UN: Ban commends African nations for Ebola repsonse

New York, US (PANA) - The UN Secretary-General Ban Ki-moon Tuesday commended some African nations, namely Ethiopia, Burundi and Nigeria and the Democratic Republic of the Congo (DRC), for deploying medical personnel to assist Ebola victims that have claimed nearly 5,000 lives in Guinea, Liberia and Sierra Leone.

"I am particularly encouraged by the decision of Nigeria and the Democratic Republic of the Congo to deploy medical personnel, and of Senegal to serve as a logistics hub for the response, following success in containing their own outbreaks," Ban said in a statement issued in New York.

The UN chief said he was in constant contact with world leaders to "help us create dedicated medical facilities for in-country treatment of responders and to put in place medical evacuation
mechanisms".

"We have a long way ahead to contain and curb the Ebola outbreak and to help the affected countries rebuild their health systems to better withstand future shocks," he said.

He noted that the UN continued to work with its partners to ramp up efforts to tackle all aspects of the outbreak, stating: "Ebola is a major global crisis that demands a massive and immediate global response. No country or organization can defeat Ebola alone. We all have a role to play."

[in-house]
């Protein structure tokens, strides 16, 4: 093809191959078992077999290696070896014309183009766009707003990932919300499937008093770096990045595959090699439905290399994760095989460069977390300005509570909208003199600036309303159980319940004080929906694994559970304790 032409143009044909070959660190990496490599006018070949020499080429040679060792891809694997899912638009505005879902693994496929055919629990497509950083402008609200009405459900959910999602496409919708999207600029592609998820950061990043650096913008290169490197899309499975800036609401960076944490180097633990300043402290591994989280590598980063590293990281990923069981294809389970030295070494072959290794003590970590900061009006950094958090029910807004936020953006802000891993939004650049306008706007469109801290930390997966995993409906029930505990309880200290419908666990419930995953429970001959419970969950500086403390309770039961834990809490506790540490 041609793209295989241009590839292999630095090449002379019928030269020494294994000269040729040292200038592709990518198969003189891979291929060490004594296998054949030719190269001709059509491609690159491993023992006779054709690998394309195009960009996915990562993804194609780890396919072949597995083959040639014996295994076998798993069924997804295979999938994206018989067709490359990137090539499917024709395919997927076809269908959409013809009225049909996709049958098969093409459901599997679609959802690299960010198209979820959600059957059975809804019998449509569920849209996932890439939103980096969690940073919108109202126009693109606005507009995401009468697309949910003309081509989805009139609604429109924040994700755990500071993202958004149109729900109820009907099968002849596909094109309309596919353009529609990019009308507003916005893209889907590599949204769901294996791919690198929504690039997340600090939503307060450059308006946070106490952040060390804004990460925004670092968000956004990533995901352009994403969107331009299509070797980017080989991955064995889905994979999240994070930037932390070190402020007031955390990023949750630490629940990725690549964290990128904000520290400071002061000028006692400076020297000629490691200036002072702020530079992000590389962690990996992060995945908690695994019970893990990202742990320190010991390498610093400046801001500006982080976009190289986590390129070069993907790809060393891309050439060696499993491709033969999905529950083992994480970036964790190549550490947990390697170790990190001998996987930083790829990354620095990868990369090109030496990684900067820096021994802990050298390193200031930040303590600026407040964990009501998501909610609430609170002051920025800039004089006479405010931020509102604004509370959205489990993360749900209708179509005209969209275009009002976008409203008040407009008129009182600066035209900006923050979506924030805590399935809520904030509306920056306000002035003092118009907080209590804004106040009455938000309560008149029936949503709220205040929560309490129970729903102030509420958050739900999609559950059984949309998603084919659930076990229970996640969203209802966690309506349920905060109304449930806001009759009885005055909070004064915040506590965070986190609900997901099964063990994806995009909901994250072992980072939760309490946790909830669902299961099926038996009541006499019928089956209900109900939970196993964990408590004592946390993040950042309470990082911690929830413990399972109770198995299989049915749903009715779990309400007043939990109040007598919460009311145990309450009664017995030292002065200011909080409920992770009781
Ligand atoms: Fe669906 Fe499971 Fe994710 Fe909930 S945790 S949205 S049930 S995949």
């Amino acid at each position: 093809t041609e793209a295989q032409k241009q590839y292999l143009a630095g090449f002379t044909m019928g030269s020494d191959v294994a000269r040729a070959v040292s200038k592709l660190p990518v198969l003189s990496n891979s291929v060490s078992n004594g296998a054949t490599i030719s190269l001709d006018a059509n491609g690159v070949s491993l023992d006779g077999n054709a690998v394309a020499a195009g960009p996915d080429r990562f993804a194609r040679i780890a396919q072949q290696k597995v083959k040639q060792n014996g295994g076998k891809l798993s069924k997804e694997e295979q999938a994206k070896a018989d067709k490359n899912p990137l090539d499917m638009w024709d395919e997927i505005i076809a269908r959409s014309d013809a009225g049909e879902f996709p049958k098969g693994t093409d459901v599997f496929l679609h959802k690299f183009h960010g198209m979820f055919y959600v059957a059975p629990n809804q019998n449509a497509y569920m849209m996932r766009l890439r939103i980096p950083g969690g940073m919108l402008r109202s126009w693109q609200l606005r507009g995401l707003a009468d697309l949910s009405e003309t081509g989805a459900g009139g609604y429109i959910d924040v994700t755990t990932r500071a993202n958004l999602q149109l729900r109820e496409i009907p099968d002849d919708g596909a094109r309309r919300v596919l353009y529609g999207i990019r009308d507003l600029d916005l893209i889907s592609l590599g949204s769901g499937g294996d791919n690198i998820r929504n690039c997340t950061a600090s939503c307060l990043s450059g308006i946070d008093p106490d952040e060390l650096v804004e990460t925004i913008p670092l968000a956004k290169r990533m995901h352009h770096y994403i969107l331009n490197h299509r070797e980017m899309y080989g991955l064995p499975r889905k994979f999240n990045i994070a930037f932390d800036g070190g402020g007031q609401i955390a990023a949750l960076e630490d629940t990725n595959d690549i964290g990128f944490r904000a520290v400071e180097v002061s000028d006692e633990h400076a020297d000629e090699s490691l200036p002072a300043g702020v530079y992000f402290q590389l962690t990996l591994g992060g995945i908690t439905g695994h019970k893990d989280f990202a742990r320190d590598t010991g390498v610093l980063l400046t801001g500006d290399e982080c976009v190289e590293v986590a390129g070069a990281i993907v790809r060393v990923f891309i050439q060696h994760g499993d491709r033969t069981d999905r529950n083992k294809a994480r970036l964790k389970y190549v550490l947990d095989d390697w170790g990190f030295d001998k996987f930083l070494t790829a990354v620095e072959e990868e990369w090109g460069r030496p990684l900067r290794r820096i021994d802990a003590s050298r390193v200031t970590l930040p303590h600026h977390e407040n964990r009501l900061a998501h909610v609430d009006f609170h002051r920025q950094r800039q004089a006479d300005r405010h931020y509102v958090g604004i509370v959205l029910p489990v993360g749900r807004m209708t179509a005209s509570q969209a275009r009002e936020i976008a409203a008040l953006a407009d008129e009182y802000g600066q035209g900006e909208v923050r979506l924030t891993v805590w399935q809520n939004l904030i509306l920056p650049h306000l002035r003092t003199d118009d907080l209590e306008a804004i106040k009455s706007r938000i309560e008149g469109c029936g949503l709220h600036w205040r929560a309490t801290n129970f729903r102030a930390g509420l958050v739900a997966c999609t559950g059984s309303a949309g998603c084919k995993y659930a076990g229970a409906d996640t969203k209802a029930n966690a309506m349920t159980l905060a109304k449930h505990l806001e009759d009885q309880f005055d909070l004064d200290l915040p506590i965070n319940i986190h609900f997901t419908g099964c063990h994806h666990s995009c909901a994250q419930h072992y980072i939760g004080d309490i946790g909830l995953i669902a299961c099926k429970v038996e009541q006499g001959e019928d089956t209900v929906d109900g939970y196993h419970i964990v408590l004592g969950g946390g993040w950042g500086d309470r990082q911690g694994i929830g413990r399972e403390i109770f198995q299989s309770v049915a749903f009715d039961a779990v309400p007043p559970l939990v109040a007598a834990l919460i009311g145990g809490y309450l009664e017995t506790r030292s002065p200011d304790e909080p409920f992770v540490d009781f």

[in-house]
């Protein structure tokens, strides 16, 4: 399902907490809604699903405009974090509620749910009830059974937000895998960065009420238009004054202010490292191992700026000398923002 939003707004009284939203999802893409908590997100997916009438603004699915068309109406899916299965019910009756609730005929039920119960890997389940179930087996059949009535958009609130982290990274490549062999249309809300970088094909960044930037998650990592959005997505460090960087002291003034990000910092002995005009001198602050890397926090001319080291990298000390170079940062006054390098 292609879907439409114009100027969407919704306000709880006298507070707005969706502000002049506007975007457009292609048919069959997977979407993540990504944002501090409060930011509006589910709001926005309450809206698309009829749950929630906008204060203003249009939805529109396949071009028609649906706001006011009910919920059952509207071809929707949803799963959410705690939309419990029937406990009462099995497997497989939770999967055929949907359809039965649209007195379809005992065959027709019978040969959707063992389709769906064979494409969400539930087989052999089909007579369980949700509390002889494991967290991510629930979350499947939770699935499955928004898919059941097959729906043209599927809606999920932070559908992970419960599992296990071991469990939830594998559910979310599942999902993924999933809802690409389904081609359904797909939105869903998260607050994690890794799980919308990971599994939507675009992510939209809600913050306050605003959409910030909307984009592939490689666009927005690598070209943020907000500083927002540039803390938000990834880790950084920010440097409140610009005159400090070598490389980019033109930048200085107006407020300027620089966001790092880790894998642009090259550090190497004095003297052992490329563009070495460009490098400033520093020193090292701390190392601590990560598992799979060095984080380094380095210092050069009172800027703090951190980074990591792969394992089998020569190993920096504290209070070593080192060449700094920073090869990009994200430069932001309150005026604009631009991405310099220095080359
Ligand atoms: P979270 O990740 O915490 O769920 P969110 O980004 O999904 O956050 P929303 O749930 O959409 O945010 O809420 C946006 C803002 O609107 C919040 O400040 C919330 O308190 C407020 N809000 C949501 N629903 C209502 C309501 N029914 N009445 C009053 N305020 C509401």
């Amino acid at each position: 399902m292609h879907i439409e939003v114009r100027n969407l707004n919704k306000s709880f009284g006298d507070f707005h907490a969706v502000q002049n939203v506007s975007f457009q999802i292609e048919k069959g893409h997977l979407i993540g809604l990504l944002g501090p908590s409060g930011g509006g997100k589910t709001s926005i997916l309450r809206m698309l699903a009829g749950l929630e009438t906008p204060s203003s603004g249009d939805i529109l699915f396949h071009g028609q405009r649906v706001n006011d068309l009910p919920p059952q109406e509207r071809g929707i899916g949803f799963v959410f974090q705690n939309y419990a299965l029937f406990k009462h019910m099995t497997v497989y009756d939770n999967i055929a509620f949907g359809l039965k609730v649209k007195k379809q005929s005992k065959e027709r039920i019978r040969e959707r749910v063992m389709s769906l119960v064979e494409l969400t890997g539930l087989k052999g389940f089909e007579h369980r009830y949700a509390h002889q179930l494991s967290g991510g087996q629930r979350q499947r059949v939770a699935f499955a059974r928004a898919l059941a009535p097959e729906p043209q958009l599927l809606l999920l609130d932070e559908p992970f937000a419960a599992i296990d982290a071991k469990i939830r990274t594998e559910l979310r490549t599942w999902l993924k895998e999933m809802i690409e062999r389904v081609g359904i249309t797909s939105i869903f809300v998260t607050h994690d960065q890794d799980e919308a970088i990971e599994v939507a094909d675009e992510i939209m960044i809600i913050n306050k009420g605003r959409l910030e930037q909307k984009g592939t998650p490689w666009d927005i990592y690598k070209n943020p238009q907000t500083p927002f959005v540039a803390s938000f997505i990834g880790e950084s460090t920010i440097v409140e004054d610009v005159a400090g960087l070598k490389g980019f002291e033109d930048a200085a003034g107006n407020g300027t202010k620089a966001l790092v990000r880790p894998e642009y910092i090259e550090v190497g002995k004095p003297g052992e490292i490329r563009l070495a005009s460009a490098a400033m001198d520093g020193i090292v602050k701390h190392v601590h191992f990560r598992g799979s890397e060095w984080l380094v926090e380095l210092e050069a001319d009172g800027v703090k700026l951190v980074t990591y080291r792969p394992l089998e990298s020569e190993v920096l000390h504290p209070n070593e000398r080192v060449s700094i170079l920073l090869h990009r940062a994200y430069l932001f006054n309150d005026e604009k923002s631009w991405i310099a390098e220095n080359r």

Meanwhile, UN Mission in Liberia (UNMIL) on Tuesday said that its Chinese peacekeeping
contingent would assist in the construction of an Ebola Quarantine and Control Centre in the
Liberian capital, Monrovia.

UNMIL said that the project was expected to take 21 days to complete.

In another development, World Health Organisation (WHO) spokesperson, Mr. Tarik Jasarevic, said the the agency had 176 health personnel on the ground in Liberia, while 700 had been deployed and rotated since the beginning of the outbreak.

At any given time, he said, there were about 200 people on the ground. In addition, medical teams from other organizations including medical teams from Cuba, China, and other countries were also present.

Mr. Jasarevic stated that 230 more burial teams were needed, to ensure 70 per cent of safe burials and eight to 10 people were needed for one burial team.

The UN World Food Programme (WFP) on its part, said that the spread of Ebola was disrupting food trade and markets in the three affected countries.

WFP spokesperson, Ms. Elisabeth Byrs, said that in Sierra Leone, local weekly markets were banned, while in Monrovia, the price of cassava flour had more than doubled after the closure of the border with Sierra Leone, while the prices for imported rice had continued to increase.

Ms. Byrs added: "Should the Ebola epidemic last another four to five months when farmers would begin to prepare their lands, there would be a real concern that planting for the 2015 harvest could be affected."

According to the World Health Organisation (WHO) the number of confirmed, probable and suspected cases of the disease is now 10,141 with 4,922 fatalities. Most of the cases are in Guinea, Liberia and Sierra Leone.

Senegal and Nigeria were recently declared by WHO as Ebola-free.
-0- PANA AA/MA 28Oct2014

28 october 2014 21:50:18




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